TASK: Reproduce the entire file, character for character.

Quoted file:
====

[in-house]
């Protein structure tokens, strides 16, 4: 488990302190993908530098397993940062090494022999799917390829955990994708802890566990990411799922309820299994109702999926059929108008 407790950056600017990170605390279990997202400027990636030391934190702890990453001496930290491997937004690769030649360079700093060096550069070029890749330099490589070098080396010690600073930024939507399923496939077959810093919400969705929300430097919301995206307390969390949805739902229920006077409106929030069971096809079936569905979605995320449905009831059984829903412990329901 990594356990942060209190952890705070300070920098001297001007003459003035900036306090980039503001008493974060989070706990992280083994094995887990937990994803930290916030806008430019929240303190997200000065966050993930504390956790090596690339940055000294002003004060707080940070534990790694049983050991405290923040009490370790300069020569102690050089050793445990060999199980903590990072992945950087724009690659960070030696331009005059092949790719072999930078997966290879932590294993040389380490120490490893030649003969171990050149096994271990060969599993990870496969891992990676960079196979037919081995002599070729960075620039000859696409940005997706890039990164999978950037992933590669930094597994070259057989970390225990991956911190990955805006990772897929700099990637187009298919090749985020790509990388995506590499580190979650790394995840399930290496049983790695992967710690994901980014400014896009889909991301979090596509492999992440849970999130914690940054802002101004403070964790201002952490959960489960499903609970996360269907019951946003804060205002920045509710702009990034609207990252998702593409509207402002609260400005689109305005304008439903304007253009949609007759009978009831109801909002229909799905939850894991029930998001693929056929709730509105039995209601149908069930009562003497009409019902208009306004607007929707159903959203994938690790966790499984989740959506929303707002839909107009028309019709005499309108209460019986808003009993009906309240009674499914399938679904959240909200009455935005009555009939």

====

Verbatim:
[in-house]
């Protein structure tokens, strides 16, 4: 488990302190993908530098397993940062090494022999799917390829955990994708802890566990990411799922309820299994109702999926059929108008 407790950056600017990170605390279990997202400027990636030391934190702890990453001496930290491997937004690769030649360079700093060096550069070029890749330099490589070098080396010690600073930024939507399923496939077959810093919400969705929300430097919301995206307390969390949805739902229920006077409106929030069971096809079936569905979605995320449905009831059984829903412990329901 990594356990942060209190952890705070300070920098001297001007003459003035900036306090980039503001008493974060989070706990992280083994094995887990937990994803930290916030806008430019929240303190997200000065966050993930504390956790090596690339940055000294002003004060707080940070534990790694049983050991405290923040009490370790300069020569102690050089050793445990060999199980903590990072992945950087724009690659960070030696331009005059092949790719072999930078997966290879932590294993040389380490120490490893030649003969171990050149096994271990060969599993990870496969891992990676960079196979037919081995002599070729960075620039000859696409940005997706890039990164999978950037992933590669930094597994070259057989970390225990991956911190990955805006990772897929700099990637187009298919090749985020790509990388995506590499580190979650790394995840399930290496049983790695992967710690994901980014400014896009889909991301979090596509492999992440849970999130914690940054802002101004403070964790201002952490959960489960499903609970996360269907019951946003804060205002920045509710702009990034609207990252998702593409509207402002609260400005689109305005304008439903304007253009949609007759009978009831109801909002229909799905939850894991029930998001693929056929709730509105039995209601149908069930009562003497009409019902208009306004607007929707159903959203994938690790966790499984989740959506929303707002839909107009028309019709005499309108209460019986808003009993009906309240009674499914399938679904959240909200009455935005009555009939």